The COUNCIL OF CONSTANCE is the 15th-century ecumenical council
recognized by the Roman
The council also condemned
Jan Hus as a heretic and facilitated his
execution by the civil authority. It also ruled on issues of national
sovereignty, the rights of pagans, and just war in response to a
conflict between the Kingdom of Poland and the Order of the Teutonic
Knights . The council is important for its relationship to ecclesial
* 7 References
* 7.1 Notes * 7.2 Bibliography
* 8 External links
ORIGIN AND BACKGROUND
The council's main purpose was to end the Papal schism which had
resulted from the confusion following the
Avignon Papacy . Pope
Gregory XI 's return to
Therefore, many voices, including Sigismund, King of the Romans and of Hungary (and later Holy Roman Emperor), pressed for another council to resolve the issue. That council was called by John XXIII and was held from 16 November 1414 to 22 April 1418 in Constance , Germany. According to Joseph McCabe , the council was attended by roughly 29 cardinals , 100 "learned doctors of law and divinity", 134 abbots , and 183 bishops and archbishops .
Sigismund arrived on Christmas Eve 1414 and exercised a profound and continuous influence on the course of the council in his capacity of imperial protector of the church. An innovation at the council was that instead of voting as individuals, the bishops voted in national blocs. The vote by nations was in great measure the initiative of the English, German, and French members. The legality of this measure, in imitation of the "nations" of the universities, was more than questionable, but during February 1415 it carried and thenceforth was accepted in practice, though never authorized by any formal decree of the council. The four "nations" consisted of England, France, Italy, and Germany, with Poles, Hungarians, Danes, and Scandinavians counted with the Germans. While the Italian representatives made up half of those in attendance, they were equal in influence to the English who sent twenty deputies and three bishops.
DECREES AND DOCTRINAL STATUS
Bishops debating with the pope at the
Council of Constance
Many members of the new assembly (comparatively few bishops, but many doctors of theology and of canon and civil law, procurators of bishops, deputies of universities, cathedral chapters, provosts, etc., agents and representatives of princes, etc.) strongly favored the voluntary abdication of all three popes, as did King Sigismund.
Although the Italian bishops who had accompanied John XXIII in large numbers supported his legitimacy, he grew increasingly more suspicious of the council. Partly in response to a fierce anonymous attack on his character from an Italian source, on 2 March 1415 he promised to resign. However, on 20 March he secretly fled the city and took refuge at Schaffhausen in territory of his friend Frederick, Duke of Austria-Tyrol.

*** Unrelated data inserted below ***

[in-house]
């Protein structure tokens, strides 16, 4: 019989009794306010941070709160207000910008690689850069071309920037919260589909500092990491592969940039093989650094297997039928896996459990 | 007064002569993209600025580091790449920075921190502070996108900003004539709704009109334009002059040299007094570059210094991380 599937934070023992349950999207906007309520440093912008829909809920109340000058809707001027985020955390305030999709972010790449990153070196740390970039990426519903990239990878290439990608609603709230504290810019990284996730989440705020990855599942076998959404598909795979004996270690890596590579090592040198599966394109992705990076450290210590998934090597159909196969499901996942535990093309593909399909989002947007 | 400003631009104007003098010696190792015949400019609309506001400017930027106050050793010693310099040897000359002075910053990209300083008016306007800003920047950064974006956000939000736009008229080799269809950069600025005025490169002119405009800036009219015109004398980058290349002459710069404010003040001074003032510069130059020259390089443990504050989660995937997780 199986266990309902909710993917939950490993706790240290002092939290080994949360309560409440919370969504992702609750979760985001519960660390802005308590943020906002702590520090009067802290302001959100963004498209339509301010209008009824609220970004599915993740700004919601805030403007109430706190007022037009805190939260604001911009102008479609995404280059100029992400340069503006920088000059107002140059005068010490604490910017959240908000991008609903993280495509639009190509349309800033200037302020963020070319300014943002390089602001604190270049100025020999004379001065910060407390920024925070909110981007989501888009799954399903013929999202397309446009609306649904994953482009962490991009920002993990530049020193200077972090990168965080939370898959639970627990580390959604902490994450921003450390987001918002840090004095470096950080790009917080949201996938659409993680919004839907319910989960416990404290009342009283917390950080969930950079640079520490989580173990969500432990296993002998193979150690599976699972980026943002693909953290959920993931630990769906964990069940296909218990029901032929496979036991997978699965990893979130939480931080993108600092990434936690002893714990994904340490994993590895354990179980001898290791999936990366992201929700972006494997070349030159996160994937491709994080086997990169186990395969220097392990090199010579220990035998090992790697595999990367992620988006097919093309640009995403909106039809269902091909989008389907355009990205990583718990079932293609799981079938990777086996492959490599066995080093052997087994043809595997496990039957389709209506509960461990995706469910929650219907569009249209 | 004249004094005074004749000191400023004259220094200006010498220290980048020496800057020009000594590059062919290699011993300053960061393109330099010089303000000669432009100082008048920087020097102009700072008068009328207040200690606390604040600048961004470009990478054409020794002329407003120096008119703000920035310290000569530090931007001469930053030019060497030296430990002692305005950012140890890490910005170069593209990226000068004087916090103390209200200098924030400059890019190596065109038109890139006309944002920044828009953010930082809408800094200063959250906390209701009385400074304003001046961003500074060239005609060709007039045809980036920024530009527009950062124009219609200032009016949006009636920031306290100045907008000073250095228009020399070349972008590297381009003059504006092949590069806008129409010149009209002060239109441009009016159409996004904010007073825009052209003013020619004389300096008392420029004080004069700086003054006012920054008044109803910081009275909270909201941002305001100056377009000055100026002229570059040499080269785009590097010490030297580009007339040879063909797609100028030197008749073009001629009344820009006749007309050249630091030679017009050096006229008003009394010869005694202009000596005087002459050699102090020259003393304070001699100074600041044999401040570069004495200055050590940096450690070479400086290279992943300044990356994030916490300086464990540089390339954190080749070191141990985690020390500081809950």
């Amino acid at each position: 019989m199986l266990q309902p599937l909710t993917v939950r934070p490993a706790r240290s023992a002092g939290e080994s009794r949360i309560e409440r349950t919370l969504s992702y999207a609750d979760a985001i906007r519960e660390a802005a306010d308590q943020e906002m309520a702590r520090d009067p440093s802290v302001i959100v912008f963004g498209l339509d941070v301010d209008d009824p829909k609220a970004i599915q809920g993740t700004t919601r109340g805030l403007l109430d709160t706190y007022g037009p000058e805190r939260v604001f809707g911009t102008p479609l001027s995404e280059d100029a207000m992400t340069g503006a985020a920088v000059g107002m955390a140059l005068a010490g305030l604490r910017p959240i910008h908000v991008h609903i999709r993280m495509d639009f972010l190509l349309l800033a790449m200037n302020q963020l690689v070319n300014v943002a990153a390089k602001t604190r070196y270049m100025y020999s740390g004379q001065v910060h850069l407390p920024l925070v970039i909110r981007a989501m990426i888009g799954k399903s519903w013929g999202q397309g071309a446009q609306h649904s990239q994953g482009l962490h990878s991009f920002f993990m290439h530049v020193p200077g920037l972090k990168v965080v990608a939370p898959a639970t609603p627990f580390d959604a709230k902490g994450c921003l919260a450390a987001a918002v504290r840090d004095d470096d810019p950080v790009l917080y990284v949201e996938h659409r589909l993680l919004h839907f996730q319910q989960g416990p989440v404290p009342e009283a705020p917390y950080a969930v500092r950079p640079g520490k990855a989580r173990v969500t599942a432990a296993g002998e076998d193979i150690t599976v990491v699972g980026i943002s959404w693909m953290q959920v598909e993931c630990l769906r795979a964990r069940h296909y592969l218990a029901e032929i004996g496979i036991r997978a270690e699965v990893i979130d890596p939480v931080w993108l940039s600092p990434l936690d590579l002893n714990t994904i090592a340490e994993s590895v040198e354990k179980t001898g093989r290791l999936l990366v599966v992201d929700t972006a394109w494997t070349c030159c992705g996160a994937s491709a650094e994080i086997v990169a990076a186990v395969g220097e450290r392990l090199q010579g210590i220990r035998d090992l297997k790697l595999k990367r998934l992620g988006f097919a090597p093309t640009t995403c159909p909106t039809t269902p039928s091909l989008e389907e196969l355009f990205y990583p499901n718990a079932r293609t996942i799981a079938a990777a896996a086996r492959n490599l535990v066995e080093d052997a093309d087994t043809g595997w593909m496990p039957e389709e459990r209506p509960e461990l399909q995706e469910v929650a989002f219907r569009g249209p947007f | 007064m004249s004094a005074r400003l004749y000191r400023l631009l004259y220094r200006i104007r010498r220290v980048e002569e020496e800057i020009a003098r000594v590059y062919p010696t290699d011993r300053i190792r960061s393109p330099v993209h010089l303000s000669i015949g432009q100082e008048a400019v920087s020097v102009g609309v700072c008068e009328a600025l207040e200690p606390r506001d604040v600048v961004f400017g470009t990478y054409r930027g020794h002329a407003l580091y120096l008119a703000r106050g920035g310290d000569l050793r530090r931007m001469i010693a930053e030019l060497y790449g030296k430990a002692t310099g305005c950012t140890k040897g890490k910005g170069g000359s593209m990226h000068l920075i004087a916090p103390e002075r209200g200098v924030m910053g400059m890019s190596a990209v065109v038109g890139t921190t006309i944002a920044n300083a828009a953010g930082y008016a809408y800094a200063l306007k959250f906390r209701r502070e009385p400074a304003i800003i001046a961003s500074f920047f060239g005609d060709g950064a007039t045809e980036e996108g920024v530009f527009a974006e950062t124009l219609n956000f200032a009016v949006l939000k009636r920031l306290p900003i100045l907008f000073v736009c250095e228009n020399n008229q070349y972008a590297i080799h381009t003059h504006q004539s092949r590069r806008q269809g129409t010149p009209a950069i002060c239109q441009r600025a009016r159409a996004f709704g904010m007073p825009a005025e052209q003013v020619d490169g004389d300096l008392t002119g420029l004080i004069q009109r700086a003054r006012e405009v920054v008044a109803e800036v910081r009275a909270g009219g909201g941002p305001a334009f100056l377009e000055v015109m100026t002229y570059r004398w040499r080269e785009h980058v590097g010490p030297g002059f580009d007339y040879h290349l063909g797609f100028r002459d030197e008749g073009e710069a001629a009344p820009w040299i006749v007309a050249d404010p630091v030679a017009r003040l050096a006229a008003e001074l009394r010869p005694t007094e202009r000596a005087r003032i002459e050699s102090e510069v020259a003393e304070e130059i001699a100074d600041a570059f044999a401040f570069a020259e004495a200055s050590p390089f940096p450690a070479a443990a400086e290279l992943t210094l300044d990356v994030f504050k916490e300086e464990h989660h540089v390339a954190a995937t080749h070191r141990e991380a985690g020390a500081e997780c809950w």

The famous decree Haec Sancta Synodus, which gave primacy to the authority of the council and thus became a source for ecclesial conciliarism , was promulgated in the fifth session, 6 April 1415:
Legitimately assembled in the holy Spirit, constituting a general council and representing the Catholic church militant, it has power immediately from Christ; and everyone of whatever state or dignity, even papal, is bound to obey it in those matters which pertain to the faith, the eradication of the said schism, and the general reform of the said church of God in head and members.
Haec Sancta Synodus marks the high-water mark of the Conciliar
movement of reform. This decree, however, is not considered valid by
the Magisterium of the Catholic Church, since it was never approved by
Pope Gregory XII or his successors, and was passed by the council in a
session before his confirmation. The church declared the first
sessions of the
Council of Constance
The acts of the council were not made public until 1442, at the
behest of the
Council of Basel
ENDING THE WESTERN SCHISM
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Imperia , a 1993-erected statue commemorating the council
With the support of King Sigismund , enthroned before the high altar
of the cathedral of Constance, the
Council of Constance